Beyond that, though, I wouldn't change much. MLBAM is at the forefront of providing digital content, and not just sports-related programming. I feel like MLBAM implements something and then you see it, 6 months or a year later, in other venues, on other platforms (like HBOGO, for example). Those guys are the absolute best at what they do.

The one thing I would LOVE, and I don't know how this would work logistically, would be a way to seamlessly sync up my TV to my AtBat radio feed during the playoffs. But that's just greedy. :)

Sasha (Boston): Predictions for Lincecum next year? They've got to just send him back out there and hope for better results, right? That said the most fun I had watching the Giants this year was him dominating out of the bullpen

Ian Miller: Agree. As much fun as it was watching him just shove it down hitters' throats coming out of the 'pen, he's worth so much more as a starter. And hey, if he struggles, throw him back in relief -- you've always got that as an option.

I suspect, though, that his success in the postseason this year will help him get his head right and carry over into '13.

dianagram (VORGville): KG once mentioned that Lincecum would be a great candidate for turning into a 100+ inning reliever. Based on his playoff performance, do you agree?

Ian Miller: Hey Diane! Riley and I actually discussed this very thing on our latest podcast. (If you care to listen: http://productiveouts.com/post/34688088176/the-2012-mlb-season-might-be-over-but-were-not)

I do think he'd be awesome in that role, but I'd much rather have him throw 200 innings than 100. But it's a great option to have.

The Thimble (Marvin Gardens): Hello, Citizen Miller. What's your take on The Ranger's Profar-Kinsler Dilemma? What would your ideal combination be? Also, do you think they'll kill off T-Dog without ever giving him anything meaningful to do?

Ian Miller: Always love a Monopoly gag.

Depth is always a good thing, so I'm stoked if I have both Profar and Kinsler. It gives you tons of options. You could trade Andrus, as mentioned earlier, if you were so inclined, or Prfar's presence might light a fire under Kinsler. Fer cryin out loud, Profar is still just 19, so giving him another half-season of development in the minors is OK too. I guess my ideal combo is starting Profar in AAA, even though he's already proved he can play at the big league level. If Andrus or Kinsler struggle or get hurt, go to Profar immediately.

Depth. It rules.

Bennett (Raleigh, NC): Ian, does Posey get enough credit as a signal caller? I feel like he does a great job handling that staff, and I love how he sets hitters up. The last Cabrerra at bat being a prime example. Sorry if this submits a bunch, my internet decided to be a jerk today.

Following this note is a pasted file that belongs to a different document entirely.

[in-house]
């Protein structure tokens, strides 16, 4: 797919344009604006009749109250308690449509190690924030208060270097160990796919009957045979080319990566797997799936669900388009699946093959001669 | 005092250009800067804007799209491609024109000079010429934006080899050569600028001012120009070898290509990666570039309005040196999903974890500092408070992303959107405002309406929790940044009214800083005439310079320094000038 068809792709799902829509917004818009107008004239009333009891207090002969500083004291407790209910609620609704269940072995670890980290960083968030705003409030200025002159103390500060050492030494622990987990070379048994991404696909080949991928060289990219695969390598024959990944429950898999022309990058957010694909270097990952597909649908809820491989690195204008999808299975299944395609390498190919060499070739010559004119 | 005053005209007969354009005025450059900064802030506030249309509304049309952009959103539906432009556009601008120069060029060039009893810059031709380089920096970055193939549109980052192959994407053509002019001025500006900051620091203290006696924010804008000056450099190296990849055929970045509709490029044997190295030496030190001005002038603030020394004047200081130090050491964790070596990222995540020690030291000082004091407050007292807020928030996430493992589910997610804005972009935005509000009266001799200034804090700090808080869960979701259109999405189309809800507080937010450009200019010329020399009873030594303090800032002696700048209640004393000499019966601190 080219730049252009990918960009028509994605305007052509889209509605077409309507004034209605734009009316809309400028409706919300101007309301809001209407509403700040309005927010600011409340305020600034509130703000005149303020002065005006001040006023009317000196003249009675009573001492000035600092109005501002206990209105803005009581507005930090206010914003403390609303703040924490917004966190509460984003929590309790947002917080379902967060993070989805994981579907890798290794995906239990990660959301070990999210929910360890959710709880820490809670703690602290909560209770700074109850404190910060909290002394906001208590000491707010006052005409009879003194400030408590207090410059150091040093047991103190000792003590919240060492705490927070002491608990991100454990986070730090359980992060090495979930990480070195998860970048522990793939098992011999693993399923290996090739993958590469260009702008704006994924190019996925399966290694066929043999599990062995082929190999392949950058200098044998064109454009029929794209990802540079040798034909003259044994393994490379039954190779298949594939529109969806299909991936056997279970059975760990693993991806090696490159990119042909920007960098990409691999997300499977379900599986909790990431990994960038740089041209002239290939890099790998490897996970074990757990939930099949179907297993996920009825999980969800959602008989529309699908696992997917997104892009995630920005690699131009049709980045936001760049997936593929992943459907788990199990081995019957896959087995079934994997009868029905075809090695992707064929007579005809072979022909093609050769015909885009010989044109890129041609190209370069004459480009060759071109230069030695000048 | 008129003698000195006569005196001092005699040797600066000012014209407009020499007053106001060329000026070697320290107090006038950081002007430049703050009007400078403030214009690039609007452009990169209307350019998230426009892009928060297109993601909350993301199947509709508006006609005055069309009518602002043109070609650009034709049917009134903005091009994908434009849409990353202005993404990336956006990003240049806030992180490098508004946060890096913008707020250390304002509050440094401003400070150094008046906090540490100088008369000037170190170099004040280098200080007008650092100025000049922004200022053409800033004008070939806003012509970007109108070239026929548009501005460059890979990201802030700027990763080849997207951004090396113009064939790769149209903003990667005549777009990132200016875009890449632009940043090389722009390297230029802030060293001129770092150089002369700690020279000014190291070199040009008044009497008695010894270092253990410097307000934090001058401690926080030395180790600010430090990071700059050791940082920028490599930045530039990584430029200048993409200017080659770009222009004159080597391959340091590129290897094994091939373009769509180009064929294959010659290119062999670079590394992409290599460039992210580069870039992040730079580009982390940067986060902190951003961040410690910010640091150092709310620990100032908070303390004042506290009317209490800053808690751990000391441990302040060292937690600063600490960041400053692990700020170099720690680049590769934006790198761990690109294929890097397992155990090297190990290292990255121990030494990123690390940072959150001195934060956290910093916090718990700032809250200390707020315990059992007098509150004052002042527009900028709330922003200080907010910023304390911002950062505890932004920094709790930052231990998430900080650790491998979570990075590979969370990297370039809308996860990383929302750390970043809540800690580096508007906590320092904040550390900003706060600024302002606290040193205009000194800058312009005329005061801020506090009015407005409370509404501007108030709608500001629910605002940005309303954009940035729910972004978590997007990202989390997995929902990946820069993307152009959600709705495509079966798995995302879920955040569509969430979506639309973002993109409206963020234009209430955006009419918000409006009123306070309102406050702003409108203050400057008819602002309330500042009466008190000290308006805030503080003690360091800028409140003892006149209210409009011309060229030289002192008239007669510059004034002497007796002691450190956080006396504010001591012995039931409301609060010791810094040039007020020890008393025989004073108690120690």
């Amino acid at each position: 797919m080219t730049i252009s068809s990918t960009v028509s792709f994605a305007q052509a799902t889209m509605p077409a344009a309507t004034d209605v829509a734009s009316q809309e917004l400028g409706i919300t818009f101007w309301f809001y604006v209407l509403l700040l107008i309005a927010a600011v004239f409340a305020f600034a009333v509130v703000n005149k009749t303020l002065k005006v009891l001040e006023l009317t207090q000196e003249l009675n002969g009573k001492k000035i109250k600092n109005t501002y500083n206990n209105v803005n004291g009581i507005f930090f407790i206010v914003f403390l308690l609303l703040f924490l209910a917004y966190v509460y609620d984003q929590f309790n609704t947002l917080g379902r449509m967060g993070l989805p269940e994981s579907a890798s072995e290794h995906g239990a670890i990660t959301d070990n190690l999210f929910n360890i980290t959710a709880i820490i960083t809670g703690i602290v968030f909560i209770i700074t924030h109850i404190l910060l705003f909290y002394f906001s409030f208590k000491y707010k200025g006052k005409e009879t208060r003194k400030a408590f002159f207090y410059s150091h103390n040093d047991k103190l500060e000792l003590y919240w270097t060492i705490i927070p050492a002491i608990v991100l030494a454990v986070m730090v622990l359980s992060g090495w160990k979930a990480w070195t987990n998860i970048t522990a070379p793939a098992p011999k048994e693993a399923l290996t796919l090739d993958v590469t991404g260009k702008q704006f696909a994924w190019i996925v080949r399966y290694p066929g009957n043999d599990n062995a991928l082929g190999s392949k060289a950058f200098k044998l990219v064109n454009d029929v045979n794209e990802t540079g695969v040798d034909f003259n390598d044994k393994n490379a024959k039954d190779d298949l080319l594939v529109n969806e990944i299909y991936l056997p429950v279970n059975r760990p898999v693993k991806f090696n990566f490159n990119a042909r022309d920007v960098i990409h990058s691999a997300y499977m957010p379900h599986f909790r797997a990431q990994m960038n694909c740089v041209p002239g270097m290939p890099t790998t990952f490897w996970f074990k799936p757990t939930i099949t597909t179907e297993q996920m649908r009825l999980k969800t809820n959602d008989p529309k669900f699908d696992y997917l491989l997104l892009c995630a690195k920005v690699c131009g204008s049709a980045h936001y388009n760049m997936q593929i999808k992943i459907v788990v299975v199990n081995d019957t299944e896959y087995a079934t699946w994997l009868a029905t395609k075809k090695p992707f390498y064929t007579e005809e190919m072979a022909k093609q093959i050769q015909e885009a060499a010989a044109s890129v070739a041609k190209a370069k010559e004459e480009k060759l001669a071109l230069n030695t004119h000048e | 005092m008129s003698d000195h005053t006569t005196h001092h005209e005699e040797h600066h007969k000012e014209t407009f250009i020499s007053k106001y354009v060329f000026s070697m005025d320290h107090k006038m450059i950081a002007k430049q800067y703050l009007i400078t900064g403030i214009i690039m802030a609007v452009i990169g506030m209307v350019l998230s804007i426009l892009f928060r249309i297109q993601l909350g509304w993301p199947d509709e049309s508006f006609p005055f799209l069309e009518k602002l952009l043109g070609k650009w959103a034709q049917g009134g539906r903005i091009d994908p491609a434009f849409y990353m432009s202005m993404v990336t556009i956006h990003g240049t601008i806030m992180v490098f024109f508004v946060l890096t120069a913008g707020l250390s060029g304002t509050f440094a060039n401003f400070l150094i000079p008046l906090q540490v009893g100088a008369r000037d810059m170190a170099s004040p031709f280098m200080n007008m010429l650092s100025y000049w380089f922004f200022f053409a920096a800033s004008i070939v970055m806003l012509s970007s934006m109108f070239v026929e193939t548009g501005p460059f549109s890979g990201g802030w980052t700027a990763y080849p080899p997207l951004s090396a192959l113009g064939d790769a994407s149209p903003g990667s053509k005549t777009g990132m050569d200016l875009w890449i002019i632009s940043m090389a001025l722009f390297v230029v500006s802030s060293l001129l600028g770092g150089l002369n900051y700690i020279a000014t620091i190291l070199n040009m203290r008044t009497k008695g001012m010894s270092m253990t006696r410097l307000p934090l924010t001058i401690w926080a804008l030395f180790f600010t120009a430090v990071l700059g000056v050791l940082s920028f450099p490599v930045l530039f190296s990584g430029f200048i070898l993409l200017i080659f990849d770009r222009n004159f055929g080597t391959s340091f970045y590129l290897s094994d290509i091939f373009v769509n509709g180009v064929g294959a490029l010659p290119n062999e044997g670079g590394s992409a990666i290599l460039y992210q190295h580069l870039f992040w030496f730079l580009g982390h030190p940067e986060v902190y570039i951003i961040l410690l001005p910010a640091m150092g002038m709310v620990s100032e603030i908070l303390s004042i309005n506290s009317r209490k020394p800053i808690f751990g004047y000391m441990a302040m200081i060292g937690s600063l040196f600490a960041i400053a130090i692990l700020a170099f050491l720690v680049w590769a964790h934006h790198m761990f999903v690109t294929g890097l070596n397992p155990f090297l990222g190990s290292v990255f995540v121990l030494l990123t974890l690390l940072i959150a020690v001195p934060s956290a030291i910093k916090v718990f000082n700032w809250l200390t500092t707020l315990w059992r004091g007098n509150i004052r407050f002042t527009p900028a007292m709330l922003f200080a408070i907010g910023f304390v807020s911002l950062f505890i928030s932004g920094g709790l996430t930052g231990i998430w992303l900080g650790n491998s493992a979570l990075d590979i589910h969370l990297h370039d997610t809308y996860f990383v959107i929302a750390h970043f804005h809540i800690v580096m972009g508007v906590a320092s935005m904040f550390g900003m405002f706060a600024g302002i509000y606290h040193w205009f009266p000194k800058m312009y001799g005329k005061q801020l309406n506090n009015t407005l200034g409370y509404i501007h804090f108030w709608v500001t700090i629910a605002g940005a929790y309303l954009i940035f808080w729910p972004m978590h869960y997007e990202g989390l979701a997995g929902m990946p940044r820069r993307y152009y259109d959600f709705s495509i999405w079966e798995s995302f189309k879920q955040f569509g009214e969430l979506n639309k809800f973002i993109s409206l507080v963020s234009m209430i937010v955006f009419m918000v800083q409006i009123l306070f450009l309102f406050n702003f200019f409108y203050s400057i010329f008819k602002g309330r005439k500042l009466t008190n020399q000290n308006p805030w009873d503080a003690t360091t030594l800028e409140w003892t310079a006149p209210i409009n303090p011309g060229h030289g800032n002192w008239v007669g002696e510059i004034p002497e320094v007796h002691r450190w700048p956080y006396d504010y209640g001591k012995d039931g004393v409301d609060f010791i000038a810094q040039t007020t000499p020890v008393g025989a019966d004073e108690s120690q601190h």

Ian Miller: No sweat, only got it the one time.

I think Buster gets plenty of credit for game-calling. I mean, it's not rocket science or anything. You study the hitters, figure out their weaknesses, and exploit them.

I feel like Posey still has some work to do in this regard, too. He's good, but not great. If you've ever heard Doug Thorburn talk about pitch sequencing, he talks about "effective velocity": if you follow a change-up down and away with a 90MPH FB up and in, its effective velocity is like 95MPH. Stuff like that. And I feel like Buster can better use that to exploit hitters.

Telly (New York): What is the song you've most mix-taped in your life? So, the song that you are most confident people will love but also not already have/know?

Ian Miller: Gosh, good question. Since I haven't actually made a physical mixtape in years, it would probably be something like "Sunflower Suit" by Buffalo Tom. I hate most of their output, but the first SST record they did (s/t I think) was super-rad.


eddy (TB): Does Ryan Roberts end up with a starting role in 2013?

Ian Miller: Huh, weird that he'll be 32 and first-year arb-eligible. Definitely don't see him starting everyday in '13. Rays have legit starters at 2B, 3B, and both corner OF spots, right? He's a decent super-utility guy though, good to have around.

Tommy (Queen City): Great chat. I am curious for a little insight on the Reds. What potential do you see out of Todd Frazier over a full year? Will Billy Hamilton make it up this year and if so, is the Drew Stubbs era over?

Ian Miller: Hey Tommy, thanks for the kind words. I certainly want to see Billy Hamilton in the bigs, but he's probably going to need a lot more reps in the OF before he plays at the major league level.

Not sure what to make of Drew Stubbs, frankly. I think he's a much better player than what we saw this year. So I think we see a little bounceback from Stubbs but, if he continues to struggle, maybe Hamilton is ready to come up mid-year? Wild guess.

Mikeleelop (toronto): Is the Bluejay organization viewed as a joke around the majors? Will the current turmoil in the front office affect their ability to sign any free agents?

Ian Miller: That's certainly not my perception. I think folks generally think AA is a smart guy and makes sound baseball and business decisions.

I don't think the state of a FO is a major factor in a player's or agent's decision to sign or not sign, so I wouldn't worry about it. And remember it could always be worse. You could be a Marlins fan.